Why are restaurants reaching for the stars? Is the Michelin guide really ­­–as Paul Bocuse once said–  “the only guide that matters”? It’s debatable. What is certain though is that it was the first one around.



Two French brothers, André and Edouard Michelin, were selling tires at a time when fewer than 3000 cars were being driven around France. For marketing reasons, they decided in 1900 to print 35 000 copies of a free travel guide “to improve mobility”. Maps and petrol stations, as well as hotels and restaurants were all featured to encourage people to drive.

After WWI, the brothers decided to charge each book 7 francs (about £5), based on the principal that “man only truly respects what he pays for”.

Once they started listing restaurants by category, this specific section became very popular. They consequently decided to hire a team of anonymous inspectors to develop it further. By 1926 the first star was born and in 1931 the second and third stars arose.

After WWII, the red books as we know them today were published annually. The guide awarded 38 French restaurants in 1950. Italy saw its new guide in 1956 with no stars and Britain was awarded 25 stars in 1974. The United States’ first guide was dedicated to New York City in 2005. Japan got into the Michelin family in 2007 and has the most starred restaurants (but do bear in mind that Tokyo has around 200 000 restaurants compared to 20 000 in New York and 14 000 in Paris).

Michelin Guides have historically listed more restaurants than any other guide, relying on an extensive system of symbols to describe each establishment in as little as two lines. Its efficiency has proven to be quite successful, although the different criteria are still, after over 100 years, mysterious to most.



Unfortunately there is no magic formula, but there are a few things we do know.

Michelin states that to determine star ratings, a highly selective and well-trained team of secret Michelin “agents” visit each restaurant approximately once every 18 months. A one-star candidate receives four annual visits, and a two-star restaurant receives 10 visits before becoming a three-star. Visits take place anonymously, and Michelin picks up the check. The inspectors write a report on every meal, scoring service, décor and location, and are forced to describe the cuisine in just a few lines.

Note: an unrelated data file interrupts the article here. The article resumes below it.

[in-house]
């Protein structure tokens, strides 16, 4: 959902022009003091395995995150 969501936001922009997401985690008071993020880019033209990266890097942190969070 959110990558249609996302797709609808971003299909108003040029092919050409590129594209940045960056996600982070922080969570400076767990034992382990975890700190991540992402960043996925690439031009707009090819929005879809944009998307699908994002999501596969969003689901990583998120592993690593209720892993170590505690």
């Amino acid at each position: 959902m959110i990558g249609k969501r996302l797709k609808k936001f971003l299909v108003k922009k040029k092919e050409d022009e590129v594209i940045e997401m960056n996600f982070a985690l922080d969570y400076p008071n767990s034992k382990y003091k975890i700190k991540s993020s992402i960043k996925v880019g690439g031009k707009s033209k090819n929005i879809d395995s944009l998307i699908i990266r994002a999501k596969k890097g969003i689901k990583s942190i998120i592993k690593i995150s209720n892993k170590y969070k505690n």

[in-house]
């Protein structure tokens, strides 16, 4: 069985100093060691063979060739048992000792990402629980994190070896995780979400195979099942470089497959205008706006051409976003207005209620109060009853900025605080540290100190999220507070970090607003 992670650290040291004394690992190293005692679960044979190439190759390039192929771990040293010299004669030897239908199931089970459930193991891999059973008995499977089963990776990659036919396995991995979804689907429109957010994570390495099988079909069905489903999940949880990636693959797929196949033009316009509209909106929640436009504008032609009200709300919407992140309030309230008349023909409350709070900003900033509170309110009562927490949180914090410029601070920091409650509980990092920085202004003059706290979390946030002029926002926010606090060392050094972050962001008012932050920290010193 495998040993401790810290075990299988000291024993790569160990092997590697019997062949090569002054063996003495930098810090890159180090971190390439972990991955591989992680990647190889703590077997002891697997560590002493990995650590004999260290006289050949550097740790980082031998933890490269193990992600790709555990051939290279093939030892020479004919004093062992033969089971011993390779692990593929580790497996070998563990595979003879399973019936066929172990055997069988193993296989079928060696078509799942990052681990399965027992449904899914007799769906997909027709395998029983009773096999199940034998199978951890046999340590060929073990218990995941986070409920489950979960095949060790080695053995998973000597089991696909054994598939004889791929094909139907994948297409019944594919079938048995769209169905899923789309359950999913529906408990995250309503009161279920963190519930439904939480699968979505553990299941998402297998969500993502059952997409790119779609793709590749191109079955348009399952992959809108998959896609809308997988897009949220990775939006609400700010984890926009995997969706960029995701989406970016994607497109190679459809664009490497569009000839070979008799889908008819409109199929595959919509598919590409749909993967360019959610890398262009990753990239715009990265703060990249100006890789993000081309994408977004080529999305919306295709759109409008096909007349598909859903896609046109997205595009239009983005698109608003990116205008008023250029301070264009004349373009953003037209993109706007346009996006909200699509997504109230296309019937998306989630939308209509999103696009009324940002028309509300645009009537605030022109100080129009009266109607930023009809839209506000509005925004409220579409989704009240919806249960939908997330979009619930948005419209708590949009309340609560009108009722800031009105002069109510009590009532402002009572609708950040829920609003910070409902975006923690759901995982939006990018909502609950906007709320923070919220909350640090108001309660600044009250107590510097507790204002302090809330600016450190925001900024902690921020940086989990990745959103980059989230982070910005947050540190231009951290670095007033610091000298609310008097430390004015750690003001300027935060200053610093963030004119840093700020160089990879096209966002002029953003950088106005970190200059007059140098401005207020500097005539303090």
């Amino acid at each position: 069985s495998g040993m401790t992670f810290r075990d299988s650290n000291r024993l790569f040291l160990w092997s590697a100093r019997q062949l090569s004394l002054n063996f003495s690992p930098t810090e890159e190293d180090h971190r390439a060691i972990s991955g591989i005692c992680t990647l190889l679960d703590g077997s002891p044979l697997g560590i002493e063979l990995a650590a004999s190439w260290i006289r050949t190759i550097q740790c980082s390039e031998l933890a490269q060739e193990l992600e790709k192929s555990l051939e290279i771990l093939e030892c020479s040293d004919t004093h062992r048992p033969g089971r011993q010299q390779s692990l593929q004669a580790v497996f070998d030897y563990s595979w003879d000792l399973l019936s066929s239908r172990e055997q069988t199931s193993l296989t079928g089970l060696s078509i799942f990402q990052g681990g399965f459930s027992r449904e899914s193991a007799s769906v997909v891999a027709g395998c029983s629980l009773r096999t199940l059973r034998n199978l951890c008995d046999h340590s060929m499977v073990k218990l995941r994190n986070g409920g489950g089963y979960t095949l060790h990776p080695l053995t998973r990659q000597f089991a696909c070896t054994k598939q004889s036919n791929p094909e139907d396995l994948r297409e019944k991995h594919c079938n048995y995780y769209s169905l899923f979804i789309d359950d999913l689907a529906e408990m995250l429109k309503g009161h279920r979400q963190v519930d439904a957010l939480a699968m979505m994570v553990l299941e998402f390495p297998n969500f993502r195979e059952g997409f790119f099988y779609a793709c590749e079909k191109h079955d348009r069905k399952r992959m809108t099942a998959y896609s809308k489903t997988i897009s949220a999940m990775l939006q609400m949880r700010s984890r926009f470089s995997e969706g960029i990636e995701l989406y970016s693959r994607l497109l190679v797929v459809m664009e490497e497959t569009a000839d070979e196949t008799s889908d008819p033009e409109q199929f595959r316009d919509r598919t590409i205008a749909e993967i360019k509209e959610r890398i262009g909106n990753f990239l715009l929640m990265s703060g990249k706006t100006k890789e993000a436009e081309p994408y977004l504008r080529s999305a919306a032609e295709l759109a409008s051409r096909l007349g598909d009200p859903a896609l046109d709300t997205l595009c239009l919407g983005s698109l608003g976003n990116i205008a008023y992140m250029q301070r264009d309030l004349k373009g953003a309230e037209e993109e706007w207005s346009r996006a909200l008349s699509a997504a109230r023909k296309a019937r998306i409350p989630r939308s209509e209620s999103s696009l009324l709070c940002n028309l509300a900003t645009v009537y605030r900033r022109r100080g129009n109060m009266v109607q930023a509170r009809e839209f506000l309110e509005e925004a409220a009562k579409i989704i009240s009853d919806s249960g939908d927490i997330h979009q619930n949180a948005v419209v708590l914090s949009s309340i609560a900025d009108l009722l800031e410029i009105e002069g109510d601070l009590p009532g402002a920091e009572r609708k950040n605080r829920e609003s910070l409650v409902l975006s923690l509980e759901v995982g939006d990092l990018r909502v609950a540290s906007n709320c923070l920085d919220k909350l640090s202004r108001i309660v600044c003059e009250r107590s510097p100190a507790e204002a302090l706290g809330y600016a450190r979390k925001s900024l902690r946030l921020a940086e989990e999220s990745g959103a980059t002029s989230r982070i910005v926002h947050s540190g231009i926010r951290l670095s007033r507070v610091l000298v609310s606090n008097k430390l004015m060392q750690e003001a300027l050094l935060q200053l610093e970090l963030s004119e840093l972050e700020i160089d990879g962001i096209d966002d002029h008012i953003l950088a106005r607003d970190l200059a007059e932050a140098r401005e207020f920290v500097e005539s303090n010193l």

Ex-Michelin inspector Pascal Rémy did spill the beans in his book published in 2004. He stated that, since they were only 11 inspectors in France back then (as opposed to the 50 or more stated by Michelin), it was only possible to visit each establishment once every 3½ years. By the time he was fired –for publishing his book– only 5 inspectors remained.

Whether Rémy is speaking the truth or not, one thing’s for sure: Michelin inspectors have a lot of work –and eating– to do.

To grab their attention, restaurant owners are advised to get in touch with more “approachable” critics or bloggers. Needless to say, their food and service should also be up to par. 


It is important to mention that Michelin does not list the “best” restaurants in the world nor the most expensive ones – although gaining a star usually means that restaurants will raise their prices.

Chefs have different opinions on the matter. While having Michelin’s attention is satisfying, it can also be damaging.

Take famous French chef, Bernard Loiseau, who committed suicide in 2003 due to a combination of medical issues and the pressure of maintaining his three stars.

English chef Marco Pierre White returned his stars in 1999. Tired of being criticised by customers with high standards, he announced that Michelin starred restaurant were trying too hard and that the future was in casual dining.

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